Finding a newsworthy needle in Kraft’s 10-Q…
Hundreds of filings are pouring in daily as the deadline nears for the largest companies to file their next round of quarterly reports, and that poses an interesting dilemma for the folks here at footnoted: There is plenty to write about, but the challenge of getting through so much more makes it harder to find the proverbial needle in the haystack.
But we spotted something interesting in the 10-Q that Kraft Foods, Inc. (KFT) filed last Friday. It came in the form of Exhibit 10.1, a June 20, 2011 Offer Letter that the company sent to Daniel Myers, whom Kraft hired as its “Executive Vice President, Supply Chain.” Myers jumped to Kraft after spending more than three decades at The Procter & Gamble Co. (PG), where he served “in roles across all areas of engineering, plant management and supply chain functions” (according to his bio posted on Kraft’s website).
Kraft offered Myers millions of reasons to make the switch. To be precise, it offered him a total compensation package that estimated Myers’ “Range of Opportunity” as being somewhere between almost $1.76 million and $2.94 million. That is a big range, of course, but it depends on how much the Compensation Committee decides to pay him for variable types of compensation such as his cash bonus and award him in the form of performance shares and restricted stock.
Besides a base salary of $575,000 and the assurance that Myers will participate in the Annual Incentive Plan and the Long-Term Incentive Plan, Kraft also promised Myers:
“As part of your employment offer, to offset loss of compensation at your current employer and to ensure that you begin participating in our long-term compensation programs immediately, you will receive a one-time restricted stock award equal in value to $1,400,000.”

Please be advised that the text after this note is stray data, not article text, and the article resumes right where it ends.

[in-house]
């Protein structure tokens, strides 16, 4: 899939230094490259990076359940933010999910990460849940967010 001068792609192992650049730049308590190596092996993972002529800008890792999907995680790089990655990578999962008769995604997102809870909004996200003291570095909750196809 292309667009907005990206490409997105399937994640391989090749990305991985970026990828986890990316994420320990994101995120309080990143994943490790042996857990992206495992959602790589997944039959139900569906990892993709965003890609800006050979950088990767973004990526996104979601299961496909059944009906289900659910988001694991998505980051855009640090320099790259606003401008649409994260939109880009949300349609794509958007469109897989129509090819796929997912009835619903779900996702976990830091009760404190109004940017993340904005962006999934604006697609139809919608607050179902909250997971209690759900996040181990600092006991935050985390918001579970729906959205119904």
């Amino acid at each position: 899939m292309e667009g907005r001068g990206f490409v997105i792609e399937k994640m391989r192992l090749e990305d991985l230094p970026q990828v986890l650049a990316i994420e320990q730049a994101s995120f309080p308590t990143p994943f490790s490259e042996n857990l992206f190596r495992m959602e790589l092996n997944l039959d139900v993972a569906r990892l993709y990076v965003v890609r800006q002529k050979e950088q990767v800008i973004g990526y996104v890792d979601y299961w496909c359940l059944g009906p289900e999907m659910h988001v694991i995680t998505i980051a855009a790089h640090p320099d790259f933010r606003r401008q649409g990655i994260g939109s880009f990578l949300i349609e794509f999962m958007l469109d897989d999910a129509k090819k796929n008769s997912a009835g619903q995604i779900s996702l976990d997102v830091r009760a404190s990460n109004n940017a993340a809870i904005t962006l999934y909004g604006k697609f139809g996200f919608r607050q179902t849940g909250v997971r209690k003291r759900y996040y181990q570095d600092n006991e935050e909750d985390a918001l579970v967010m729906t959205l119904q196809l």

The sign-on stock award, as well as the long-term equity compensation that Myers is eligible to receive (starting in 2012) will fully vest if Myers stays with Kraft for a minimum of five years. That shouldn’t be much of a challenge, since he was only 56 when his move was announced, and he has proven his ability to stay with an employer for far longer than that. Finally, Myers got a couple of additional annual perks, including a $15,000 car allowance and $7,500 for financial counseling at the firm of his choice.
It’s impossible to say how this compensation package stacks up to what Myers earned at Procter & Gamble since he wasn’t a Named Executive Officer there (so his compensation wasn’t disclosed in P&G’s Aug. 26, 2011 proxy), nor does it appear that he had an employment agreement with the company that was ever filed with the SEC. However, presumably Myers wouldn’t jump ship at P&G unless he thought it would be financially worthwhile to do so.
But why Kraft hadn’t filed Myers’ Offer Letter closer to the time it was sent? After all, the company filed an earlier 10-Q on Aug. 5, which was less than 7 weeks after the correspondence was sent to Myers (whereas now it’s 20 weeks later). We’re speculating a bit, but it seems plausible that the answer may simply be that Kraft was waiting for Myers to actually show up and start work. The Offer Letter stated, “…it is our interest that you join Kraft as soon as possible which we understand will be in early September.”
Kraft is riding high at the moment, having just announced last week that it raised its guidance for FY 2011 based on increased revenues. Now it’s up to Myers and the rest of the executive team to keep the company going in the right direction.
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